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Angkor is the scene of one of the greatest vanishing acts of all time. The Khmer kingdom lasted from the ninth to the 15th centuries, and at its height dominated a wide swath of Southeast Asia, from Myanmar (Burma) in the west to Vietnam in the east. As many as 750,000 people lived in Angkor, its capital, which sprawled across an area the size of New York City's five boroughs, making it the most extensive urban complex of the preindustrial world. By the late 16th century, when Portuguese missionaries came upon the lotus-shaped towers of Angkor Wat—the most elaborate of the city's temples and the world's largest religious monument—the once resplendent capital of the empire was in its death throes.

Scholars have come up with a long list of suspected causes, including rapacious invaders, a religious change of heart, and a shift to maritime trade that condemned an inland city. It's mostly guesswork: Roughly 1,300 inscriptions survive on temple doorjambs and freestanding stelae, but the people of Angkor left not a single word explaining their kingdom's collapse.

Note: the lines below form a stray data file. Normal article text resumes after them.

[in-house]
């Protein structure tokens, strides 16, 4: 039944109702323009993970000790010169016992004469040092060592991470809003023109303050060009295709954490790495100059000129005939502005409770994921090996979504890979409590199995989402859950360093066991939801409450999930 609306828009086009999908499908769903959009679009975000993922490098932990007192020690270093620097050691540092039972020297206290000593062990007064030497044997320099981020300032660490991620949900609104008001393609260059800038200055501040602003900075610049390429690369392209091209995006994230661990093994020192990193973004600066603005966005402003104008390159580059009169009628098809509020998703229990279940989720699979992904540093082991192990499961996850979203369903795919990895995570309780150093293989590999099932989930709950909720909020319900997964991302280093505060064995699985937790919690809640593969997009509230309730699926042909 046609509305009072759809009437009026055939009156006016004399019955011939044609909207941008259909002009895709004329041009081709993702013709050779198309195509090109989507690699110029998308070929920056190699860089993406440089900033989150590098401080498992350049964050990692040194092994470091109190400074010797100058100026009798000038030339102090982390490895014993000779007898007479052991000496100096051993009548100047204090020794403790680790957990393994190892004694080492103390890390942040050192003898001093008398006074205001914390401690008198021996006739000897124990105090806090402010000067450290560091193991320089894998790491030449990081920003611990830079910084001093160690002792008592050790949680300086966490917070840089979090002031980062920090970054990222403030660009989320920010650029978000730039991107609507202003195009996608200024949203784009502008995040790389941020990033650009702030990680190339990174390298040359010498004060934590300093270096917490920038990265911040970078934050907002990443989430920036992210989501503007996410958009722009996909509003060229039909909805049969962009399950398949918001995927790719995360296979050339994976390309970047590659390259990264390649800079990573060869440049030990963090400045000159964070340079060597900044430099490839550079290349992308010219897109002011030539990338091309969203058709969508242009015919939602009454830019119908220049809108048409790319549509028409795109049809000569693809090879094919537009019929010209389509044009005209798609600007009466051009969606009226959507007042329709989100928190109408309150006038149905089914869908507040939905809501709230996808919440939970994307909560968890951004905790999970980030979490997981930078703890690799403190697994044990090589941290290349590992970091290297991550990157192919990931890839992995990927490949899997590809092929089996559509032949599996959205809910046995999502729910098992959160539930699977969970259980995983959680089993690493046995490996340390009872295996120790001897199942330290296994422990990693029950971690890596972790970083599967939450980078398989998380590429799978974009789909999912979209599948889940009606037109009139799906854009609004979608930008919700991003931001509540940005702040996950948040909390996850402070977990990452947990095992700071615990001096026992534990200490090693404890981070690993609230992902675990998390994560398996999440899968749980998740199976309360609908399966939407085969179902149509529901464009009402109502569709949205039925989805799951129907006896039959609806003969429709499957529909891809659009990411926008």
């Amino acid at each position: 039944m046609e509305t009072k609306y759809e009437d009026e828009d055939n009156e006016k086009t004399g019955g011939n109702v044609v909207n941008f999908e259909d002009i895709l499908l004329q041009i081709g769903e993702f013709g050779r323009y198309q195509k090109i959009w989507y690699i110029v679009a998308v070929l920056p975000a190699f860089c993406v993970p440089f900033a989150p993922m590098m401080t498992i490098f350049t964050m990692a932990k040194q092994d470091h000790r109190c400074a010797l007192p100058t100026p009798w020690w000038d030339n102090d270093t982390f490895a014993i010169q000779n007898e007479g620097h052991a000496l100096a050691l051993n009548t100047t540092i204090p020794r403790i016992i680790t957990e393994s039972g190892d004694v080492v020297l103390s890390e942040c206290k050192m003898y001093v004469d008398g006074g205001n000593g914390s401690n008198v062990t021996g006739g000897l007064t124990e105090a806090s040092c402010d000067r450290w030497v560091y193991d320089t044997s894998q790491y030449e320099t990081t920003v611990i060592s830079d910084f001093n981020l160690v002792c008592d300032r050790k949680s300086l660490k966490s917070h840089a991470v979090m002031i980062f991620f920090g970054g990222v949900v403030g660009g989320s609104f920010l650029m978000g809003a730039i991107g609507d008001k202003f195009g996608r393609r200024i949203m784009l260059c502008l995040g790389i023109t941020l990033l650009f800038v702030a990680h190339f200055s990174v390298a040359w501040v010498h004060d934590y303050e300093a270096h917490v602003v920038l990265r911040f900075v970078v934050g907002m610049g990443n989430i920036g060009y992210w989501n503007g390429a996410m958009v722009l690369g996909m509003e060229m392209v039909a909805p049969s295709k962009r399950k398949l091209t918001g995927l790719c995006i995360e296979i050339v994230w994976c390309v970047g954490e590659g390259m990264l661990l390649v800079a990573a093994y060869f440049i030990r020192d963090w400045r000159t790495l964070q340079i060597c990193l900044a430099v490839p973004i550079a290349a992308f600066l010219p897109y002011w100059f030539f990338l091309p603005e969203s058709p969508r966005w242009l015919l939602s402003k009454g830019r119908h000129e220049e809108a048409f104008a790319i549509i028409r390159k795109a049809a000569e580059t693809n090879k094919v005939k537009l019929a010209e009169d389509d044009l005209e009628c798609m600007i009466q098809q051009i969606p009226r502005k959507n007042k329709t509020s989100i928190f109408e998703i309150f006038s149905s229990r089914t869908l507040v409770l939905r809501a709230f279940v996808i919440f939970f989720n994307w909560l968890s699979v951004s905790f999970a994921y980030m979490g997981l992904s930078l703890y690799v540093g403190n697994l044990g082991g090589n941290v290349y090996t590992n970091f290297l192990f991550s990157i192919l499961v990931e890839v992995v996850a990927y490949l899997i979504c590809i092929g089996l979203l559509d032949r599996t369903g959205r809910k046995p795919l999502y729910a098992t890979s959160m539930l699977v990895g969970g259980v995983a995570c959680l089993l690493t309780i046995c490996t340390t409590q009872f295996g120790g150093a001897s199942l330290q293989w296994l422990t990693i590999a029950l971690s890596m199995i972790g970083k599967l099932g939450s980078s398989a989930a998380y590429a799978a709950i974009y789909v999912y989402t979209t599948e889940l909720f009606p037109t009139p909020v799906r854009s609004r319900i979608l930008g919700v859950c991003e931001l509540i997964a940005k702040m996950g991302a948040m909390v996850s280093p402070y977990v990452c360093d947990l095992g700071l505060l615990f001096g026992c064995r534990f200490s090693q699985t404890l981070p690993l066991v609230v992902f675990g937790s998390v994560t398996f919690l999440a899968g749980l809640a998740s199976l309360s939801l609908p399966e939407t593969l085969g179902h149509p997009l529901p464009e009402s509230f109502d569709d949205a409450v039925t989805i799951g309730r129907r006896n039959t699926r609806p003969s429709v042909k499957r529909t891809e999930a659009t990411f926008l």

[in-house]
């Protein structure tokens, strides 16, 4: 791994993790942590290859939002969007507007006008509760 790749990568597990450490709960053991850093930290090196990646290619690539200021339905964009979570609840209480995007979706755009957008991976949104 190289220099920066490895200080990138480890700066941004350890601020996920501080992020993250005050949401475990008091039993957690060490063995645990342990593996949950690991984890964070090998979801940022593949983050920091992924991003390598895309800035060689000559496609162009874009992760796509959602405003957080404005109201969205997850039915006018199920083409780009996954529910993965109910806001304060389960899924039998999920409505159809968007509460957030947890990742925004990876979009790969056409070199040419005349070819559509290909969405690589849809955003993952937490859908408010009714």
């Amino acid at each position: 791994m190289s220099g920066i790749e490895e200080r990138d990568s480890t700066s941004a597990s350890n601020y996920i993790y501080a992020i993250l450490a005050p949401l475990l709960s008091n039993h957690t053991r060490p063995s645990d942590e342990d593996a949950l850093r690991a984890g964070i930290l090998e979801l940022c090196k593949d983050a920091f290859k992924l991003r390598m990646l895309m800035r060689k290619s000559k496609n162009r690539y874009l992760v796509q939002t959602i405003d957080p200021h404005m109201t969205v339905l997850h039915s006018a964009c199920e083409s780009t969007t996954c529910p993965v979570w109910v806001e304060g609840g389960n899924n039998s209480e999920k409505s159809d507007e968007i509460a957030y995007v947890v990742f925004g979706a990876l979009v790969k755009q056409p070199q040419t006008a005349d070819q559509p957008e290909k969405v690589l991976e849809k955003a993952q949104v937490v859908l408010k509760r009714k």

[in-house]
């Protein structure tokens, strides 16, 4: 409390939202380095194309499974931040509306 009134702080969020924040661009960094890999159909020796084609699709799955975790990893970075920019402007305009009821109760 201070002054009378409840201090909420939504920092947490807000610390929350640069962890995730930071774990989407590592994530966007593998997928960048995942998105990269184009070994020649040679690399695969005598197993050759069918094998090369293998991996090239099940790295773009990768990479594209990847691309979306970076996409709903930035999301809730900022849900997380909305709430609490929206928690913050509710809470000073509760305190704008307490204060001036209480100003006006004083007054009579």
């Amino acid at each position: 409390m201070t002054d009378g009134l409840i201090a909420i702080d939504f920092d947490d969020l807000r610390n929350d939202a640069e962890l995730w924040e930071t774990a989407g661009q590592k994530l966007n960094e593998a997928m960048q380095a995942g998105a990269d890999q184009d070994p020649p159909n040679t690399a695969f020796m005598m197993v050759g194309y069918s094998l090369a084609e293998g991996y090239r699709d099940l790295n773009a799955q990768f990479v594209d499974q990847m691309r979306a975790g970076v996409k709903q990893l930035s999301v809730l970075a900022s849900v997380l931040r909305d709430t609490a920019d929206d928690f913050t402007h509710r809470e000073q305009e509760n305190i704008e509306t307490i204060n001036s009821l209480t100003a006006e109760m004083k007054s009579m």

Recent excavations, not of the temples but of the infrastructure that made the vast city possible, are converging on a new answer. Angkor, it appears, was doomed by the very ingenuity that transformed a collection of minor fiefdoms into an empire. The civilization learned how to tame Southeast Asia's seasonal deluges, then faded as its control of water, the most vital of resources, slipped away.

An intriguing firsthand account brings the city to life at its zenith. Zhou Daguan, a Chinese diplomat, spent nearly a year in the capital at the end of the 13th century. He lived modestly as a guest of a middle-class family who ate rice using coconut-husk spoons and drank wine made from honey, leaves, or rice. He described a gruesome practice, abandoned not long before his visit, that involved collecting human gall from living donors as a tonic for courage. Religious festivals featured fireworks and boar fighting. The greatest spectacles occurred when the king ventured out among his subjects. Royal processions included elephants and horses decorated with gold, and hundreds of palace women bedecked in flowers.

Angkor's daily rhythms also come to life in sculptures that have survived centuries of decay and, more recently, war. Bas-reliefs on temple facades depict everyday scenes—two men hunched over a board game, for instance, and a woman giving birth under a shaded pavilion—and pay homage to the spiritual world inhabited by creatures such as apsaras, alluring celestial dancers who served as messengers between humans and the gods.

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